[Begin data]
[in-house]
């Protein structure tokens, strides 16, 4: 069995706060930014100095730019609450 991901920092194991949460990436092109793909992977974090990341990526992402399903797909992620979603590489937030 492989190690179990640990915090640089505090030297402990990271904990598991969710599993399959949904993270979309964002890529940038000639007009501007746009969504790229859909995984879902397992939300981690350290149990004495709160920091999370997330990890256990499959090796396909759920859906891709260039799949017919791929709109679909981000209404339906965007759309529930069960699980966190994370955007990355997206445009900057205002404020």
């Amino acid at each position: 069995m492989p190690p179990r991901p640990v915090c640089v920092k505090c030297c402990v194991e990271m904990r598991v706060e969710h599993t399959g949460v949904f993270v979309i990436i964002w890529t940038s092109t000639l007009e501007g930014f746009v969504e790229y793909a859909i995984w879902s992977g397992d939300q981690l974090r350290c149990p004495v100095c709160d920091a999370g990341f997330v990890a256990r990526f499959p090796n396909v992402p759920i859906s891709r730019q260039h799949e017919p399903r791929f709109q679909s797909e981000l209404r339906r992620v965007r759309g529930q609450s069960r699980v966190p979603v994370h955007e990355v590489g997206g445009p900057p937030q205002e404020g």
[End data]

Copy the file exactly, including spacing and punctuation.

[in-house]
């Protein structure tokens, strides 16, 4: 069995706060930014100095730019609450 991901920092194991949460990436092109793909992977974090990341990526992402399903797909992620979603590489937030 492989190690179990640990915090640089505090030297402990990271904990598991969710599993399959949904993270979309964002890529940038000639007009501007746009969504790229859909995984879902397992939300981690350290149990004495709160920091999370997330990890256990499959090796396909759920859906891709260039799949017919791929709109679909981000209404339906965007759309529930069960699980966190994370955007990355997206445009900057205002404020």
């Amino acid at each position: 069995m492989p190690p179990r991901p640990v915090c640089v920092k505090c030297c402990v194991e990271m904990r598991v706060e969710h599993t399959g949460v949904f993270v979309i990436i964002w890529t940038s092109t000639l007009e501007g930014f746009v969504e790229y793909a859909i995984w879902s992977g397992d939300q981690l974090r350290c149990p004495v100095c709160d920091a999370g990341f997330v990890a256990r990526f499959p090796n396909v992402p759920i859906s891709r730019q260039h799949e017919p399903r791929f709109q679909s797909e981000l209404r339906r992620v965007r759309g529930q609450s069960r699980v966190p979603v994370h955007e990355v590489g997206g445009p900057p937030q205002e404020g």